In the largest-ever study of glacial lakes, researchers using NASA’s 30-year satellite data found that the volume of these lakes worldwide has increased by about 50% since 1990 as glaciers melt and retreat due to climate change. The results, published in the journal Nature Climate Change, will help researchers assess potential hazards to communities downstream of these often volatile lakes, and improve the accuracy of estimates of sea-level rise. This will improve scientists’ understanding of how glacial meltwater is transported to the oceans.
Glaciers are retreating on an almost global scale, and the new study is giving scientists a clearer picture of how much of this water has accumulated in the lakes.
We know that not all meltwater ends up in the oceans right away. But so far there has been no data to estimate how much is stored in lakes or groundwater. ” The study estimates that the current volumes of glacial lakes are about 37.4 cubic miles (156 cubic kilometers) of water, equivalent to about one-third the volume of Lake Erie.
Dan Sugar of the University of Calgary Canada, lead author of the article
Sugar and his collaborators from the governments and universities of Canada, the United States, and the United Kingdom, working on a grant from the NASA program in Alpine Asia, originally planned to use satellite images and other remote sensing data to study two dozen glacial lakes in Alpine Asia – a geographic region that includes the Tibetan Plateau and the surrounding mountain ranges, including the Himalayas.
“We wrote scripts in Google Earth Engine, an online platform for very large geospatial data analysis, to look only at high-altitude Asia, and then decided to look at all the glacial lakes in the world,” the scientists explain. “From there, we were able to plot a scale ratio to estimate the volume of glacial lakes in the world based on the area of this large group of lakes.”
The team ultimately analyzed more than 250,000 scenes from the Landsat satellites, a joint NASA / US Geological Survey program. Ten years ago, it would have been impossible to process and analyze such a volume of data. The team looked at data at five-time steps starting in 1990 to study all of the world’s glacial regions except Antarctica and analyze how glacial lakes have changed over that period.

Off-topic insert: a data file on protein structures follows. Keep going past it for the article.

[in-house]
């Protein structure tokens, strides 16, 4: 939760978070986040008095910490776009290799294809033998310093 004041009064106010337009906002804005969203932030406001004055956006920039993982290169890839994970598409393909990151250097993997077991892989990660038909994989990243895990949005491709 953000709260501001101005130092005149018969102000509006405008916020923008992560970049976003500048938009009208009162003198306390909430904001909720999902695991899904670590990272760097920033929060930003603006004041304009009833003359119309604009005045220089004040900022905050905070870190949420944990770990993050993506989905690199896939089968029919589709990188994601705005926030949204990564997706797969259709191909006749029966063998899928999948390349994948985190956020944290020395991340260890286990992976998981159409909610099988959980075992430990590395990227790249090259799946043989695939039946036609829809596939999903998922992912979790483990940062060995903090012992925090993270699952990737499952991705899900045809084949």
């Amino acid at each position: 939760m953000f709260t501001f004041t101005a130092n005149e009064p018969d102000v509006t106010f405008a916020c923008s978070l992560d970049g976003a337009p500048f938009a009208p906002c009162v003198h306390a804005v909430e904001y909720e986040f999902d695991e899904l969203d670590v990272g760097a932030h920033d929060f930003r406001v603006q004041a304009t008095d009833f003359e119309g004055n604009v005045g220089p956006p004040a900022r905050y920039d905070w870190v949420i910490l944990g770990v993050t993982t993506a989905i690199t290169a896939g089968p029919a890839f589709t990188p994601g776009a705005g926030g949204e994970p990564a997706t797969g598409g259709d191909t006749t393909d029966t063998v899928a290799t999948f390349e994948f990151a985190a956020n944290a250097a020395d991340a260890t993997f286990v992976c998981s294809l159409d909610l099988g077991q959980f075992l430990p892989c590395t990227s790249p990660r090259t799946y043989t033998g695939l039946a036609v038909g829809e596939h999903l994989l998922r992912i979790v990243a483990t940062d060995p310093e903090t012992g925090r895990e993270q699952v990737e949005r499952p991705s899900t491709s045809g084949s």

Sugar notes that while water from melting glaciers contributes relatively little to overall sea-level rise, it can have a large impact on mountain communities downstream of these glacial lakes.
In the largest-ever study of glacial lakes, researchers using 30-year satellite recordings found that the volume of these lakes worldwide has increased by about 50% since 1990.
Glacial lakes are unstable, they are often covered by ice or glacial deposits – moraine, which is composed of loose rocks and debris that are pushed out to the front and side of the glaciers. They can break through banks or dams, causing massive flooding downstream. These types of floods, caused by the outburst of glacial lakes, have caused thousands of deaths over the past century, as well as the destruction of villages, infrastructure, and livestock. In May 2020, flooding caused by the outburst of a glacial lake hit the Hunza Valley in Pakistan.